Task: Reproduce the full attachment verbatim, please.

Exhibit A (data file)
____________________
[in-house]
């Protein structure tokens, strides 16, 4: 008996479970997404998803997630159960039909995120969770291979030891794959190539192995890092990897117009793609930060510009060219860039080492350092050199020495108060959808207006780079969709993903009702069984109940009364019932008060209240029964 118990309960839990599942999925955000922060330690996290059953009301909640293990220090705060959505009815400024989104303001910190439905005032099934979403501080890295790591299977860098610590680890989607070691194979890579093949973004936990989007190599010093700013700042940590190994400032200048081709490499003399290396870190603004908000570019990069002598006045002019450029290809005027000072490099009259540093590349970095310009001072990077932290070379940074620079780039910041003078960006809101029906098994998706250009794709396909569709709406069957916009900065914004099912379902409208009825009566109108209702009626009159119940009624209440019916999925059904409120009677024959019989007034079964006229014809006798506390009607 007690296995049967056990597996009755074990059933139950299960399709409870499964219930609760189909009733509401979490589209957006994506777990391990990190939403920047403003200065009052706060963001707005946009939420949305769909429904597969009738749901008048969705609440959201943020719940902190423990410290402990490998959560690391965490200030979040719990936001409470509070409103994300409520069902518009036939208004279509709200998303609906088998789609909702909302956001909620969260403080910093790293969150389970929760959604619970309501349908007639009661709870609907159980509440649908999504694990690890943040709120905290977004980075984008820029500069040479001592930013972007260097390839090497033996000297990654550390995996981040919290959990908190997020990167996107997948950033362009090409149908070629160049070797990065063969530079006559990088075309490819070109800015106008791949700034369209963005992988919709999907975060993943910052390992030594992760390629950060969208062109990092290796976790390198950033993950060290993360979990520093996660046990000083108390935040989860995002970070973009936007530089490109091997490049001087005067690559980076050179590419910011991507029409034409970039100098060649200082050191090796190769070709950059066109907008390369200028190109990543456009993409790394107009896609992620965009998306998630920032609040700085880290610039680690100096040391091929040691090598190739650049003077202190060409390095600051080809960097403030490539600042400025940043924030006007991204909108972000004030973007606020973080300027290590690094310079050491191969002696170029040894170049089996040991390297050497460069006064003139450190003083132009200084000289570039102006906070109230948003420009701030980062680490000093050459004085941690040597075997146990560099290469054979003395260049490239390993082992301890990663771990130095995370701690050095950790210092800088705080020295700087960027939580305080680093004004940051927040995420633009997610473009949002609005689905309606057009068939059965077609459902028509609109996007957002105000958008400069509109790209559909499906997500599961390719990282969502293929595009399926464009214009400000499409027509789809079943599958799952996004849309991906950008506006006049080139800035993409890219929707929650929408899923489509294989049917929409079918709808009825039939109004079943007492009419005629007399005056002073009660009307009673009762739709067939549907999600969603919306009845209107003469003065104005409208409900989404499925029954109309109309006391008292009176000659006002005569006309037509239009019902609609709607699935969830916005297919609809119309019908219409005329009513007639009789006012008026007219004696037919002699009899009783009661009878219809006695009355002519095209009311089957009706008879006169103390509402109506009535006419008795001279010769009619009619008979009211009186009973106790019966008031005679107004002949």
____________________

[in-house]
């Protein structure tokens, strides 16, 4: 008996479970997404998803997630159960039909995120969770291979030891794959190539192995890092990897117009793609930060510009060219860039080492350092050199020495108060959808207006780079969709993903009702069984109940009364019932008060209240029964 118990309960839990599942999925955000922060330690996290059953009301909640293990220090705060959505009815400024989104303001910190439905005032099934979403501080890295790591299977860098610590680890989607070691194979890579093949973004936990989007190599010093700013700042940590190994400032200048081709490499003399290396870190603004908000570019990069002598006045002019450029290809005027000072490099009259540093590349970095310009001072990077932290070379940074620079780039910041003078960006809101029906098994998706250009794709396909569709709406069957916009900065914004099912379902409208009825009566109108209702009626009159119940009624209440019916999925059904409120009677024959019989007034079964006229014809006798506390009607 007690296995049967056990597996009755074990059933139950299960399709409870499964219930609760189909009733509401979490589209957006994506777990391990990190939403920047403003200065009052706060963001707005946009939420949305769909429904597969009738749901008048969705609440959201943020719940902190423990410290402990490998959560690391965490200030979040719990936001409470509070409103994300409520069902518009036939208004279509709200998303609906088998789609909702909302956001909620969260403080910093790293969150389970929760959604619970309501349908007639009661709870609907159980509440649908999504694990690890943040709120905290977004980075984008820029500069040479001592930013972007260097390839090497033996000297990654550390995996981040919290959990908190997020990167996107997948950033362009090409149908070629160049070797990065063969530079006559990088075309490819070109800015106008791949700034369209963005992988919709999907975060993943910052390992030594992760390629950060969208062109990092290796976790390198950033993950060290993360979990520093996660046990000083108390935040989860995002970070973009936007530089490109091997490049001087005067690559980076050179590419910011991507029409034409970039100098060649200082050191090796190769070709950059066109907008390369200028190109990543456009993409790394107009896609992620965009998306998630920032609040700085880290610039680690100096040391091929040691090598190739650049003077202190060409390095600051080809960097403030490539600042400025940043924030006007991204909108972000004030973007606020973080300027290590690094310079050491191969002696170029040894170049089996040991390297050497460069006064003139450190003083132009200084000289570039102006906070109230948003420009701030980062680490000093050459004085941690040597075997146990560099290469054979003395260049490239390993082992301890990663771990130095995370701690050095950790210092800088705080020295700087960027939580305080680093004004940051927040995420633009997610473009949002609005689905309606057009068939059965077609459902028509609109996007957002105000958008400069509109790209559909499906997500599961390719990282969502293929595009399926464009214009400000499409027509789809079943599958799952996004849309991906950008506006006049080139800035993409890219929707929650929408899923489509294989049917929409079918709808009825039939109004079943007492009419005629007399005056002073009660009307009673009762739709067939549907999600969603919306009845209107003469003065104005409208409900989404499925029954109309109309006391008292009176000659006002005569006309037509239009019902609609709607699935969830916005297919609809119309019908219409005329009513007639009789006012008026007219004696037919002699009899009783009661009878219809006695009355002519095209009311089957009706008879006169103390509402109506009535006419008795001279010769009619009619008979009211009186009973106790019966008031005679107004002949």